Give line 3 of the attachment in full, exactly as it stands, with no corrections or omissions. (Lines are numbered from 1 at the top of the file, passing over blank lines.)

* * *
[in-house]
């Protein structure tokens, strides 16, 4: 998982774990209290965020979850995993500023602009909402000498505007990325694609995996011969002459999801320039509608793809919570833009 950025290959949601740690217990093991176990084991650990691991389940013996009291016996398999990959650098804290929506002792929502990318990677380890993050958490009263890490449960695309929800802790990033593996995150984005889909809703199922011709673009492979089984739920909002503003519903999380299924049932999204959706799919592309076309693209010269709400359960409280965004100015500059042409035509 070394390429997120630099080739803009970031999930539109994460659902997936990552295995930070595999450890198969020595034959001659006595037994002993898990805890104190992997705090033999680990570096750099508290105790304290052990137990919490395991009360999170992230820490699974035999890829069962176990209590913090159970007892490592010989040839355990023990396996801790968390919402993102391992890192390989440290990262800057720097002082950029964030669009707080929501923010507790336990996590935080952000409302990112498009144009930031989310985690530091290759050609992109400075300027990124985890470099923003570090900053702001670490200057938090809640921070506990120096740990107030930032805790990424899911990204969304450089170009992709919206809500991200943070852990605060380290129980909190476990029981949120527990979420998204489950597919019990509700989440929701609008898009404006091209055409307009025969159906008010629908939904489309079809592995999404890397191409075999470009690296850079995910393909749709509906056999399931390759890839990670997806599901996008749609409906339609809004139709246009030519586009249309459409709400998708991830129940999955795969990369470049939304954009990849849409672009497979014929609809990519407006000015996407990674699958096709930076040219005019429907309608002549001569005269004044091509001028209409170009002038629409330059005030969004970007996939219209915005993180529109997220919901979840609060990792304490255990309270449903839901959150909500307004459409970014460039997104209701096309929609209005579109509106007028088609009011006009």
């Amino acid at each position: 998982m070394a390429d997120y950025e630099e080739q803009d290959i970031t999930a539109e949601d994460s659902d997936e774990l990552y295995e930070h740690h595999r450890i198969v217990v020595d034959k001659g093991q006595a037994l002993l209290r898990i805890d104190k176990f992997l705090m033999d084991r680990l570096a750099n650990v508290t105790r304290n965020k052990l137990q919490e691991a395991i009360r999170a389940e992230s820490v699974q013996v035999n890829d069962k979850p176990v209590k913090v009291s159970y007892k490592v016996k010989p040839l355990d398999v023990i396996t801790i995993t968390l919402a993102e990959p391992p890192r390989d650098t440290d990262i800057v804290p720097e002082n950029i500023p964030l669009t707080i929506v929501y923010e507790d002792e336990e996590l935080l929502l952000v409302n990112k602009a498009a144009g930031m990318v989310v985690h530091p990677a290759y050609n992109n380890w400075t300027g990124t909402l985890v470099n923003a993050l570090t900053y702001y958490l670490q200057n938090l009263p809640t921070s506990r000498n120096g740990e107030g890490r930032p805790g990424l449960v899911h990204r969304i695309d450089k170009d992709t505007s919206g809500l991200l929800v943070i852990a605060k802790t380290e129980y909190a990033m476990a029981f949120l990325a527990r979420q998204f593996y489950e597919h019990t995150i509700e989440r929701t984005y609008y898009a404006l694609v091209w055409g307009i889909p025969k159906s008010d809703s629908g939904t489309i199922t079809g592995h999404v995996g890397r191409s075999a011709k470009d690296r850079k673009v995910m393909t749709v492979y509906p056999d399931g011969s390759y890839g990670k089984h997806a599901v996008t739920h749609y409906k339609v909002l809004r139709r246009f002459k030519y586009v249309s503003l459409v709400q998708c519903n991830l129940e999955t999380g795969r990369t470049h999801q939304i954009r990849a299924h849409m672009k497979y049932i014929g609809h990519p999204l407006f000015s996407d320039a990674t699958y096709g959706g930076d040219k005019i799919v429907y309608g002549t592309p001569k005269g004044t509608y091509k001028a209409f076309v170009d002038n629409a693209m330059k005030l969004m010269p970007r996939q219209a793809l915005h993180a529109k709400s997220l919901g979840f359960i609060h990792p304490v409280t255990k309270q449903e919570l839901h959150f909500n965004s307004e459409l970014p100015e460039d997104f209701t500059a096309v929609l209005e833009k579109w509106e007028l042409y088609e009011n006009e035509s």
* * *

């Amino acid at each position: 998982m070394a390429d997120y950025e630099e080739q803009d290959i970031t999930a539109e949601d994460s659902d997936e774990l990552y295995e930070h740690h595999r450890i198969v217990v020595d034959k001659g093991q006595a037994l002993l209290r898990i805890d104190k176990f992997l705090m033999d084991r680990l570096a750099n650990v508290t105790r304290n965020k052990l137990q919490e691991a395991i009360r999170a389940e992230s820490v699974q013996v035999n890829d069962k979850p176990v209590k913090v009291s159970y007892k490592v016996k010989p040839l355990d398999v023990i396996t801790i995993t968390l919402a993102e990959p391992p890192r390989d650098t440290d990262i800057v804290p720097e002082n950029i500023p964030l669009t707080i929506v929501y923010e507790d002792e336990e996590l935080l929502l952000v409302n990112k602009a498009a144009g930031m990318v989310v985690h530091p990677a290759y050609n992109n380890w400075t300027g990124t909402l985890v470099n923003a993050l570090t900053y702001y958490l670490q200057n938090l009263p809640t921070s506990r000498n120096g740990e107030g890490r930032p805790g990424l449960v899911h990204r969304i695309d450089k170009d992709t505007s919206g809500l991200l929800v943070i852990a605060k802790t380290e129980y909190a990033m476990a029981f949120l990325a527990r979420q998204f593996y489950e597919h019990t995150i509700e989440r929701t984005y609008y898009a404006l694609v091209w055409g307009i889909p025969k159906s008010d809703s629908g939904t489309i199922t079809g592995h999404v995996g890397r191409s075999a011709k470009d690296r850079k673009v995910m393909t749709v492979y509906p056999d399931g011969s390759y890839g990670k089984h997806a599901v996008t739920h749609y409906k339609v909002l809004r139709r246009f002459k030519y586009v249309s503003l459409v709400q998708c519903n991830l129940e999955t999380g795969r990369t470049h999801q939304i954009r990849a299924h849409m672009k497979y049932i014929g609809h990519p999204l407006f000015s996407d320039a990674t699958y096709g959706g930076d040219k005019i799919v429907y309608g002549t592309p001569k005269g004044t509608y091509k001028a209409f076309v170009d002038n629409a693209m330059k005030l969004m010269p970007r996939q219209a793809l915005h993180a529109k709400s997220l919901g979840f359960i609060h990792p304490v409280t255990k309270q449903e919570l839901h959150f909500n965004s307004e459409l970014p100015e460039d997104f209701t500059a096309v929609l209005e833009k579109w509106e007028l042409y088609e009011n006009e035509s």